WASHINGTON — A rocket motor injector manufactured via 3-D printing generated 20,000 pounds of thrust in an Aug. 22 hot fire test, according to NASA.
The NASA-designed injector was made by Directed Manufacturing of Austin, Texas, using a technique known as selective laser melting, in which layers of nickel-chromium alloy powder were shaped into a fuel injector comprising only two parts, NASA said in an Aug. 27 press release.
The test took place at Test Stand 115 at the Marshall Space Flight Center’s East Test Area near Huntsville, Ala.
“We took the design of an existing injector that we already tested and modified the design so the injector could be made with a 3-D printer,” Brad Bullard, the propulsion engineer at Marshall responsible for the injector design, said in the press release. “We will be able to directly compare test data for both the traditionally assembled injector and the 3-D printed injector to see if there’s any difference in performance.”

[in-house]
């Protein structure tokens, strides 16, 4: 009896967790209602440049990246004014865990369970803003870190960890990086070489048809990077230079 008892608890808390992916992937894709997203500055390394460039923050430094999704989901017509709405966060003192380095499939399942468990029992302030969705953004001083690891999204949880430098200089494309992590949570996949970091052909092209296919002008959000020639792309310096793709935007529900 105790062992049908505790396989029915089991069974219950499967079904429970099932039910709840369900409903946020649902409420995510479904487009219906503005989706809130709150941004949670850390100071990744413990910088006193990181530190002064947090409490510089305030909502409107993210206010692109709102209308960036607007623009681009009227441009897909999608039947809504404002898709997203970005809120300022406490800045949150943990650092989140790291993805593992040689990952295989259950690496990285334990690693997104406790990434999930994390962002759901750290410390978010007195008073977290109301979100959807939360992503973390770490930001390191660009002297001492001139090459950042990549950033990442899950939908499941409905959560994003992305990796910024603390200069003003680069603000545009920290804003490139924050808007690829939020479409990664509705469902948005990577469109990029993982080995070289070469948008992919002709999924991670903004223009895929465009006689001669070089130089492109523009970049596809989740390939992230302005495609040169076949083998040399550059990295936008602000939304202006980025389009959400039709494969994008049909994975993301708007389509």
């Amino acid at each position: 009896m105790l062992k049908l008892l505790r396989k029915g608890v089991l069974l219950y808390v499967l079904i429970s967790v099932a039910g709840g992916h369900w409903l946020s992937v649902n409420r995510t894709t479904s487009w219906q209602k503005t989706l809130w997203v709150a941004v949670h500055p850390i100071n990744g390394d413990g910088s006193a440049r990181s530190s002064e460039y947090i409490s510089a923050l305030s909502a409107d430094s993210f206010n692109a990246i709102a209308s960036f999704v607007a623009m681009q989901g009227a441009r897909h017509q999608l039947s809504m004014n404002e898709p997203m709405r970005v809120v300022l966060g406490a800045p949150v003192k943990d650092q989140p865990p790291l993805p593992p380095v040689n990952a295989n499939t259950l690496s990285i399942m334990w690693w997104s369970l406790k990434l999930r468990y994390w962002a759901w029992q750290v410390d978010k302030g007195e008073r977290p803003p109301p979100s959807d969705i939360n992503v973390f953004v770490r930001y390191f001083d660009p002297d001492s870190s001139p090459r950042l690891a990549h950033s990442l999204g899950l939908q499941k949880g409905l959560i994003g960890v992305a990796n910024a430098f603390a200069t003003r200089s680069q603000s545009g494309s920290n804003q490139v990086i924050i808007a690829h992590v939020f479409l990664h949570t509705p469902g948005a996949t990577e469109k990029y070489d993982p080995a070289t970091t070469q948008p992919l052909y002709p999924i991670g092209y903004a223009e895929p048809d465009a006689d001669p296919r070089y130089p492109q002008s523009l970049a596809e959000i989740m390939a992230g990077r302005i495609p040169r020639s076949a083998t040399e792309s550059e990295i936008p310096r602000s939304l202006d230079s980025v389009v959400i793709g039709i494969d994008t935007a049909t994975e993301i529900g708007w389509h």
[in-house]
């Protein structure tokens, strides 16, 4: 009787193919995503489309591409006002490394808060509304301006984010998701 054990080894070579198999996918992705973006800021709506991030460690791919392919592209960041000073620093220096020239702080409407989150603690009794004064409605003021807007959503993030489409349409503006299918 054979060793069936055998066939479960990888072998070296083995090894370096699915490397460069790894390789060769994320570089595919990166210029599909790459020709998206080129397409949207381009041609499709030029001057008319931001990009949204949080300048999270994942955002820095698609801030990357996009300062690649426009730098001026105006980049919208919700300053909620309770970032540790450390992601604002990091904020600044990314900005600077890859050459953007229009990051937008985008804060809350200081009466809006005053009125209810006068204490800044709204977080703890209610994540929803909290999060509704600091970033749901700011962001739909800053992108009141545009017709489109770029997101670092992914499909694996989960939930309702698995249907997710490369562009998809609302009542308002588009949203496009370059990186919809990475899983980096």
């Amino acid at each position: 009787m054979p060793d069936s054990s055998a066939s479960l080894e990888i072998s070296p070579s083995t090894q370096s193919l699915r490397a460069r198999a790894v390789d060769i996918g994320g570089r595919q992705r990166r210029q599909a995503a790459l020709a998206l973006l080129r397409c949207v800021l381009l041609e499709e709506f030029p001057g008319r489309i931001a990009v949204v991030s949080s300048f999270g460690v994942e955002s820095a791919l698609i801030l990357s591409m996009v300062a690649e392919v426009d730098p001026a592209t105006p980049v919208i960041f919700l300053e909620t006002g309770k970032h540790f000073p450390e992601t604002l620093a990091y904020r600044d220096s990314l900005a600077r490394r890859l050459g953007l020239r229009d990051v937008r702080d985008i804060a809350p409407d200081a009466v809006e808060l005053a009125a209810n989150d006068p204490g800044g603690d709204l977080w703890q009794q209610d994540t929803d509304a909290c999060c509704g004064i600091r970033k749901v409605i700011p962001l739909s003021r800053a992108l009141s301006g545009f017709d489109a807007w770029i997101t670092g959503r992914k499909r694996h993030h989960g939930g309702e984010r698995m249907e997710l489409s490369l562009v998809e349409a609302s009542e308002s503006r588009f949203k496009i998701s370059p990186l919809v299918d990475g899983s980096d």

According to NASA, early test data shows the injector worked as designed in tests where operating pressure approached 100 kilograms per square centimeter in a vacuum, and temperatures were nearly 3,300 degrees Celsius.
NASA plans to make the test and materials data available to all U.S. companies through the Materials and Processes Information System database managed by Marshall’s materials and processes laboratory, the agency said in its press release.
So-called advanced manufacturing techniques, such as 3-D printing, are a big part of the Obama administration’s technology agenda. NASA has taken up the cue, pouring money into 3-D printing projects for everything from rocket engines to spare parts and tools for day-to-day repairs aboard the international space station.